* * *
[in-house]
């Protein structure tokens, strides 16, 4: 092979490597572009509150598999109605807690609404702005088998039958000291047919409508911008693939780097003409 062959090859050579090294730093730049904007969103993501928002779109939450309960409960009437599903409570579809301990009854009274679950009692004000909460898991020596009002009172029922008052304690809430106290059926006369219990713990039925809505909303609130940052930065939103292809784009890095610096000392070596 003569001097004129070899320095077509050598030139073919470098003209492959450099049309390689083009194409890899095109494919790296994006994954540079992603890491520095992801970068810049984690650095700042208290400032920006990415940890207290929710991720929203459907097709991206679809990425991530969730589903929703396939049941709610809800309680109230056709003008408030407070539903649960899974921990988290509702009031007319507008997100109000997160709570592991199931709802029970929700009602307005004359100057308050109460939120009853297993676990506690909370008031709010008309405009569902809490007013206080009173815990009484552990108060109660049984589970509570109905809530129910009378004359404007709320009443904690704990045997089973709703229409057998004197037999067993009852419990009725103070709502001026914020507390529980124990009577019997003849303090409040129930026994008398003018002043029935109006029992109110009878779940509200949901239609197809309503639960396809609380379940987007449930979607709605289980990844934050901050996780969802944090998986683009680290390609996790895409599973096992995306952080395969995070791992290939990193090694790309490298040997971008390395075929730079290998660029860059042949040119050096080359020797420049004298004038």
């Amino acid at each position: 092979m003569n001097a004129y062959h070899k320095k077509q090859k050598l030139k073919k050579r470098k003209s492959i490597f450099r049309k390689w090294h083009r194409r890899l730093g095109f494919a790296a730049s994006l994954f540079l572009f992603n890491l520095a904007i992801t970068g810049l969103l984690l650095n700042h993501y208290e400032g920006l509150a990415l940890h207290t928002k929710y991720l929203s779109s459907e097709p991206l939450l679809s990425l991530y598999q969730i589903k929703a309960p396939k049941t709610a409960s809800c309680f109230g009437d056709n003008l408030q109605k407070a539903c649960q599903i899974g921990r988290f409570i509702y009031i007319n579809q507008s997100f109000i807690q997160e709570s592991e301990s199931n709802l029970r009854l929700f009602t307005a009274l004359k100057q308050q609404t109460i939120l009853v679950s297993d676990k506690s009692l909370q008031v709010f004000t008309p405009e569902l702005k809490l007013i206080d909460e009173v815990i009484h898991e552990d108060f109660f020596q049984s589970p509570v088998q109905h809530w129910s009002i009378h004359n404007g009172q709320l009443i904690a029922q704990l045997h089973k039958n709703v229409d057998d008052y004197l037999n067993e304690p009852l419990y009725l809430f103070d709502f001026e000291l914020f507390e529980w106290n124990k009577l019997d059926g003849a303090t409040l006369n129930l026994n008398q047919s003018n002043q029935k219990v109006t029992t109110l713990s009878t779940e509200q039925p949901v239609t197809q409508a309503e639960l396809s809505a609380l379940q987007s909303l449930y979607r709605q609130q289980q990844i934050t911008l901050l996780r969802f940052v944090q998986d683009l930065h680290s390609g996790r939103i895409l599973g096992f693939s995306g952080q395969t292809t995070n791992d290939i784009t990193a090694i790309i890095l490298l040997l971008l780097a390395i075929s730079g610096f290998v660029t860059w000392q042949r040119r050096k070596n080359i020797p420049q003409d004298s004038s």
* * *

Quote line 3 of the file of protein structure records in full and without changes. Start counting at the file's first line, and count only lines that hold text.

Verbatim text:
């Amino acid at each position: 092979m003569n001097a004129y062959h070899k320095k077509q090859k050598l030139k073919k050579r470098k003209s492959i490597f450099r049309k390689w090294h083009r194409r890899l730093g095109f494919a790296a730049s994006l994954f540079l572009f992603n890491l520095a904007i992801t970068g810049l969103l984690l650095n700042h993501y208290e400032g920006l509150a990415l940890h207290t928002k929710y991720l929203s779109s459907e097709p991206l939450l679809s990425l991530y598999q969730i589903k929703a309960p396939k049941t709610a409960s809800c309680f109230g009437d056709n003008l408030q109605k407070a539903c649960q599903i899974g921990r988290f409570i509702y009031i007319n579809q507008s997100f109000i807690q997160e709570s592991e301990s199931n709802l029970r009854l929700f009602t307005a009274l004359k100057q308050q609404t109460i939120l009853v679950s297993d676990k506690s009692l909370q008031v709010f004000t008309p405009e569902l702005k809490l007013i206080d909460e009173v815990i009484h898991e552990d108060f109660f020596q049984s589970p509570v088998q109905h809530w129910s009002i009378h004359n404007g009172q709320l009443i904690a029922q704990l045997h089973k039958n709703v229409d057998d008052y004197l037999n067993e304690p009852l419990y009725l809430f103070d709502f001026e000291l914020f507390e529980w106290n124990k009577l019997d059926g003849a303090t409040l006369n129930l026994n008398q047919s003018n002043q029935k219990v109006t029992t109110l713990s009878t779940e509200q039925p949901v239609t197809q409508a309503e639960l396809s809505a609380l379940q987007s909303l449930y979607r709605q609130q289980q990844i934050t911008l901050l996780r969802f940052v944090q998986d683009l930065h680290s390609g996790r939103i895409l599973g096992f693939s995306g952080q395969t292809t995070n791992d290939i784009t990193a090694i790309i890095l490298l040997l971008l780097a390395i075929s730079g610096f290998v660029t860059w000392q042949r040119r050096k070596n080359i020797p420049q003409d004298s004038s």